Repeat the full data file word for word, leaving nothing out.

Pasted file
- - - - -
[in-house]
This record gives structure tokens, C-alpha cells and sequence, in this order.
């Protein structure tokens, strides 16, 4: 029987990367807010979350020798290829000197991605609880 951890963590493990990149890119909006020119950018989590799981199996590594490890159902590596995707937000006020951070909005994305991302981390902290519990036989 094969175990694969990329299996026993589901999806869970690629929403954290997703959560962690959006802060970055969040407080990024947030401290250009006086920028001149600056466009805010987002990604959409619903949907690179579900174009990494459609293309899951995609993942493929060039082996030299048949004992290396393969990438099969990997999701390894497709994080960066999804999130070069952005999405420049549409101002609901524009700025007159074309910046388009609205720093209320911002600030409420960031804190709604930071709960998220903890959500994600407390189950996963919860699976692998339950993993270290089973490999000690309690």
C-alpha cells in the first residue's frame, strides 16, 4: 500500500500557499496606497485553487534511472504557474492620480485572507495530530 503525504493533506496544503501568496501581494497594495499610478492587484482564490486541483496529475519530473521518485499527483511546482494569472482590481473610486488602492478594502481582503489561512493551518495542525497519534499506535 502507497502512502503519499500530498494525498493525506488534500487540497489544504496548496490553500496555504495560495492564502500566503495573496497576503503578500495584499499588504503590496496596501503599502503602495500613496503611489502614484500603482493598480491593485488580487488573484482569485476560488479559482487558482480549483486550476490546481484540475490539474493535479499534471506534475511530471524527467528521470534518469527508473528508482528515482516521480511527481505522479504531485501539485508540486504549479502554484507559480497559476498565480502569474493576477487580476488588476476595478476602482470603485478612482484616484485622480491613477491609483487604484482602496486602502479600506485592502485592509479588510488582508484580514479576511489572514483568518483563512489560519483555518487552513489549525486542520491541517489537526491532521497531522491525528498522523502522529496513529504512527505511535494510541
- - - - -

[in-house]
This record gives structure tokens, C-alpha cells and sequence, in this order.
């Protein structure tokens, strides 16, 4: 029987990367807010979350020798290829000197991605609880 951890963590493990990149890119909006020119950018989590799981199996590594490890159902590596995707937000006020951070909005994305991302981390902290519990036989 094969175990694969990329299996026993589901999806869970690629929403954290997703959560962690959006802060970055969040407080990024947030401290250009006086920028001149600056466009805010987002990604959409619903949907690179579900174009990494459609293309899951995609993942493929060039082996030299048949004992290396393969990438099969990997999701390894497709994080960066999804999130070069952005999405420049549409101002609901524009700025007159074309910046388009609205720093209320911002600030409420960031804190709604930071709960998220903890959500994600407390189950996963919860699976692998339950993993270290089973490999000690309690």
C-alpha cells in the first residue's frame, strides 16, 4: 500500500500557499496606497485553487534511472504557474492620480485572507495530530 503525504493533506496544503501568496501581494497594495499610478492587484482564490486541483496529475519530473521518485499527483511546482494569472482590481473610486488602492478594502481582503489561512493551518495542525497519534499506535 502507497502512502503519499500530498494525498493525506488534500487540497489544504496548496490553500496555504495560495492564502500566503495573496497576503503578500495584499499588504503590496496596501503599502503602495500613496503611489502614484500603482493598480491593485488580487488573484482569485476560488479559482487558482480549483486550476490546481484540475490539474493535479499534471506534475511530471524527467528521470534518469527508473528508482528515482516521480511527481505522479504531485501539485508540486504549479502554484507559480497559476498565480502569474493576477487580476488588476476595478476602482470603485478612482484616484485622480491613477491609483487604484482602496486602502479600506485592502485592509479588510488582508484580514479576511489572514483568518483563512489560519483555518487552513489549525486542520491541517489537526491532521497531522491525528498522523502522529496513529504512527505511535494510541